Or

"Abdomen is flat. No bowel sounds heard. It is firm and boardlike, with Suggests peritonitis from possible increased tenderness, guarding, and rebound in the right midquadrant. appendicitis (see pp. 347-348 and

Liver percusses to 7 cm in the midclavicular line; edge not felt. Spleen pp. 363-364) and kidneys not felt. No CVA tenderness.

For a good abdominal examination you need (1) good light, (2) a relaxed patient, and (3) full exposure of the abdomen from above the xiphoid process to the symphysis pubis. The groin should be visible. The genitalia should remain draped. The abdominal muscles should be relaxed to enhance all aspects of the examination, but especially palpation.

Steps for Enhancing Examination of the Abdomen

■ The patient should have an empty bladder.

■ Make the patient comfortable in a supine position, with a pillow for the head and perhaps another under the knees. Slide your hand under the low back to see if the patient is relaxed and flat on the table.

■ Have the patient keep arms at the sides or folded across the chest. Often patients raise their arms over their heads, but this stretches and tightens the abdominal wall, making palpation difficult.

■ Before you begin palpation, ask the patient to point to any areas of pain and examine these areas last.

■ Warm your hands and stethoscope, and avoid long fingernails. You may need to rub your hands together or warm them up with hot water; you can also begin palpation through the patient's gown to absorb warmth from the patient's body before exposing the abdomen properly. Anxiety may make the hands cool, a problem that decreases over time.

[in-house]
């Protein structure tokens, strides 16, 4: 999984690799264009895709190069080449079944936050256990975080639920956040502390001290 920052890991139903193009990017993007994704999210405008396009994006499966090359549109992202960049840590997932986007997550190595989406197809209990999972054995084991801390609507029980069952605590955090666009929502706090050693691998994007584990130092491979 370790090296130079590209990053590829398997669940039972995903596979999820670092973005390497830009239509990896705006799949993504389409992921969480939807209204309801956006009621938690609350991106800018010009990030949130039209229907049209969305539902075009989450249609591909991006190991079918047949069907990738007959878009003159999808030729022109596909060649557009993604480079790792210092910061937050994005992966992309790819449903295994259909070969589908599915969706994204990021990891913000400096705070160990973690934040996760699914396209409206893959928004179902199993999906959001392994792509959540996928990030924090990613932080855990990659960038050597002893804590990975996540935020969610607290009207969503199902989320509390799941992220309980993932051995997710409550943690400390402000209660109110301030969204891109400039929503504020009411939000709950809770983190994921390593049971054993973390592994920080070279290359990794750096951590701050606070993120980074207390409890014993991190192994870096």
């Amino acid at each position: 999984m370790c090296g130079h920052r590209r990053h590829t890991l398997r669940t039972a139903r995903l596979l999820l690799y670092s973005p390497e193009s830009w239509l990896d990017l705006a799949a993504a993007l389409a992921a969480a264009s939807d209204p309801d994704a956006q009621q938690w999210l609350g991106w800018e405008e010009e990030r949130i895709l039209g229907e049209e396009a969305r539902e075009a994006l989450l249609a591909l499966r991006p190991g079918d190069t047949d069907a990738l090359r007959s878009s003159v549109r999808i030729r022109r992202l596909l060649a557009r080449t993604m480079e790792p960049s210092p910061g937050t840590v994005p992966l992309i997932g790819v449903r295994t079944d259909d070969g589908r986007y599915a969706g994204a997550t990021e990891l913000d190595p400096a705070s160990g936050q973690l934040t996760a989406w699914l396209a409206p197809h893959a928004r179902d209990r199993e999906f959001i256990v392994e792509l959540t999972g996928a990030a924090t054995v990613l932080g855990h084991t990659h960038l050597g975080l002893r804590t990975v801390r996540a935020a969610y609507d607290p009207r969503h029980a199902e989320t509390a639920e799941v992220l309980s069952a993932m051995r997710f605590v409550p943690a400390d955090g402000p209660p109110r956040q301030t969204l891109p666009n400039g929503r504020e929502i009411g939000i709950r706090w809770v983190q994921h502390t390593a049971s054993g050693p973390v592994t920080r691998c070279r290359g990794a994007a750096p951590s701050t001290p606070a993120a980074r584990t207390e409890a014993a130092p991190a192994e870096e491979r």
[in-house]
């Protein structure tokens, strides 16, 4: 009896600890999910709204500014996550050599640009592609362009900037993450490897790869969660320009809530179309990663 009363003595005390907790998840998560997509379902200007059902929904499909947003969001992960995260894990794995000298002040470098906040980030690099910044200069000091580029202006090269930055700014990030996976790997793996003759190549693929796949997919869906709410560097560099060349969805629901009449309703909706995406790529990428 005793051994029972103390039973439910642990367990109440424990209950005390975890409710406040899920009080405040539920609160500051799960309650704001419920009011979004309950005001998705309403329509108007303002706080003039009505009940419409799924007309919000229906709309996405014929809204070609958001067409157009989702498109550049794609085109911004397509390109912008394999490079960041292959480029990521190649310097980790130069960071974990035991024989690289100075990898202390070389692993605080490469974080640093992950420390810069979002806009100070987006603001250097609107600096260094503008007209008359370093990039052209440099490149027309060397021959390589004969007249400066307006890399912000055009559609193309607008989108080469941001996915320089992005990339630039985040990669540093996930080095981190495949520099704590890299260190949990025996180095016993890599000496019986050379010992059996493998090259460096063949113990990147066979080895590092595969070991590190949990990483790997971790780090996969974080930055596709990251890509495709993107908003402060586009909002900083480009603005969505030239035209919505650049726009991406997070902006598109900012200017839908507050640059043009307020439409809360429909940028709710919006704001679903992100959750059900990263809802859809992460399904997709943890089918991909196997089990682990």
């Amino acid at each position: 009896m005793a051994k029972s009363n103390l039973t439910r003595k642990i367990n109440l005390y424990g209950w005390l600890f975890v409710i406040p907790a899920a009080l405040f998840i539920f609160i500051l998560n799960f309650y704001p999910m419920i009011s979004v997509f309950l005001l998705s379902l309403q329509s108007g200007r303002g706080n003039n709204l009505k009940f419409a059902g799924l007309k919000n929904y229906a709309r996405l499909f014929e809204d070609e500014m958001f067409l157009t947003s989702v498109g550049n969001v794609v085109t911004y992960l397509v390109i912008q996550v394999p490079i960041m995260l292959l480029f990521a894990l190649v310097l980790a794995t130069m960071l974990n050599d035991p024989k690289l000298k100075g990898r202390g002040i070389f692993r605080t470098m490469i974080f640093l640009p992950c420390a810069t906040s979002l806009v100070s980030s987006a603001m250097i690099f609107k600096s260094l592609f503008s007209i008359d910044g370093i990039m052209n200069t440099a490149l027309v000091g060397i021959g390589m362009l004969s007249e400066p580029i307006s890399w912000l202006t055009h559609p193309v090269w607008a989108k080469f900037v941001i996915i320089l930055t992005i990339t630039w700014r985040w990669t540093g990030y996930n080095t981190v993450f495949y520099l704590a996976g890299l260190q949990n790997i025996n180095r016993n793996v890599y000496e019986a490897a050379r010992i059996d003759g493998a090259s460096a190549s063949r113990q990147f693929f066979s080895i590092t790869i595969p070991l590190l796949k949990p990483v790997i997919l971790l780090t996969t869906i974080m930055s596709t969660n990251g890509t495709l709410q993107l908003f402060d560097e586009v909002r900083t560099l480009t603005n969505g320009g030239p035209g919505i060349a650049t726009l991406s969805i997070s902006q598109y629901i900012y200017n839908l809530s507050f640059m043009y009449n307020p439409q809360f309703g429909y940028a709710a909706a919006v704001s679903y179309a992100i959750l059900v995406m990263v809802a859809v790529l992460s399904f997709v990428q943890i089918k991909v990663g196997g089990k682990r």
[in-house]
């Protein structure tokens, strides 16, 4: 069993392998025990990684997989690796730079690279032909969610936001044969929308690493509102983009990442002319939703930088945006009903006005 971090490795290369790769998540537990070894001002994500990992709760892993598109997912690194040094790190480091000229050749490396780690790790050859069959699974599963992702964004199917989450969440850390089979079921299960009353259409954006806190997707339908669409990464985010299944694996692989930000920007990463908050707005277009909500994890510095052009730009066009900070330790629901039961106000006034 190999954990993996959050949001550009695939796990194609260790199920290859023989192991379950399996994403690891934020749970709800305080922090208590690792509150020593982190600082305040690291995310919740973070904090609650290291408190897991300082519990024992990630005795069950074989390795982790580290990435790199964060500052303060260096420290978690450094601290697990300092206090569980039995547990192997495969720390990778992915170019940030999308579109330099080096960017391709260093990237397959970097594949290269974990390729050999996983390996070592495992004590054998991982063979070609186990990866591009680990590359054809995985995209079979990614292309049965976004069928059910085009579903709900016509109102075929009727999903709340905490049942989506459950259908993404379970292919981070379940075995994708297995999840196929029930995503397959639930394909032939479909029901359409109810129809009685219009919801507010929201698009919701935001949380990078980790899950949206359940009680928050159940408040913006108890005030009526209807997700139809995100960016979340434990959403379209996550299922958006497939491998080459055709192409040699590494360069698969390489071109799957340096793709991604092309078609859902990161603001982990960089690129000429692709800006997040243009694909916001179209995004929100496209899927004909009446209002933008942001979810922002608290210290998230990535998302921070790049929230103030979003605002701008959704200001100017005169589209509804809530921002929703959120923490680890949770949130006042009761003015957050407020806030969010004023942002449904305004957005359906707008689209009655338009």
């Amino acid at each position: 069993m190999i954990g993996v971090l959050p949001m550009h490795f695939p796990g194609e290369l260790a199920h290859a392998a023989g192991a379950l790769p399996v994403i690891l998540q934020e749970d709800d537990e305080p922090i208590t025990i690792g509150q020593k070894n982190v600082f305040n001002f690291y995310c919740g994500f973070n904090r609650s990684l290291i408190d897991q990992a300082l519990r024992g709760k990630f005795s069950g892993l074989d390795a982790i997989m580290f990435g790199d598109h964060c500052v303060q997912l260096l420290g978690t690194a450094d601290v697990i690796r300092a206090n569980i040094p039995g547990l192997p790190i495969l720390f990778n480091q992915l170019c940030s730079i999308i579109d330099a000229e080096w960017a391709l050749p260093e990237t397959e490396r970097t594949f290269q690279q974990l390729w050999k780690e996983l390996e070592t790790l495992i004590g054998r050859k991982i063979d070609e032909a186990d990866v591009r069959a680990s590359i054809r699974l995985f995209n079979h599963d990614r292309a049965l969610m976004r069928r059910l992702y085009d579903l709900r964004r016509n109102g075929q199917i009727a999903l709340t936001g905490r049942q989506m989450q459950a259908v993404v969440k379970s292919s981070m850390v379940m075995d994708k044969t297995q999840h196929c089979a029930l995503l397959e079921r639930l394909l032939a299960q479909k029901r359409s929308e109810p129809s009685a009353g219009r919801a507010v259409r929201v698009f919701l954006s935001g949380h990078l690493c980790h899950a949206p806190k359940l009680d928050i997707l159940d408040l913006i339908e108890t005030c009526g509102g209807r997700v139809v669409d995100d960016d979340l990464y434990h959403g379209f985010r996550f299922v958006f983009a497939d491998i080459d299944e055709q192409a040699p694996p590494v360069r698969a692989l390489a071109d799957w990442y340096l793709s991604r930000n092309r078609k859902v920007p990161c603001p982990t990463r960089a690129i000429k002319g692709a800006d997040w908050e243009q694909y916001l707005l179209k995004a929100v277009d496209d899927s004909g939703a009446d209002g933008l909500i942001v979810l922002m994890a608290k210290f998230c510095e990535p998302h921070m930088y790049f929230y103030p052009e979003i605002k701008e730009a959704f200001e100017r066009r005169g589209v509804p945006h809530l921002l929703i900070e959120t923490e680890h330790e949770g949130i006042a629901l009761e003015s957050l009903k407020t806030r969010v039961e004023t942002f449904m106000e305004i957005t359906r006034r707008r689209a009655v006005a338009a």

■ Approach slowly and avoid quick unexpected movements. Watch the patient's face closely for any signs of pain or discomfort.

■ Distract the patient if necessary with conversation or questions. If the patient is frightened or ticklish, begin palpation with the patient's hand under yours. After a few moments, slip your hand underneath to palpate directly.

An arched back thrusts the abdomen forward, thus tightening the abdominal muscles.

Visualize each organ in the region you are examining. Stand at the patient's right side and proceed in an orderly fashion with inspection, auscultation, percussion, and palpation. Assess the liver, spleen, kidneys, and aorta.

H The Abdomen_

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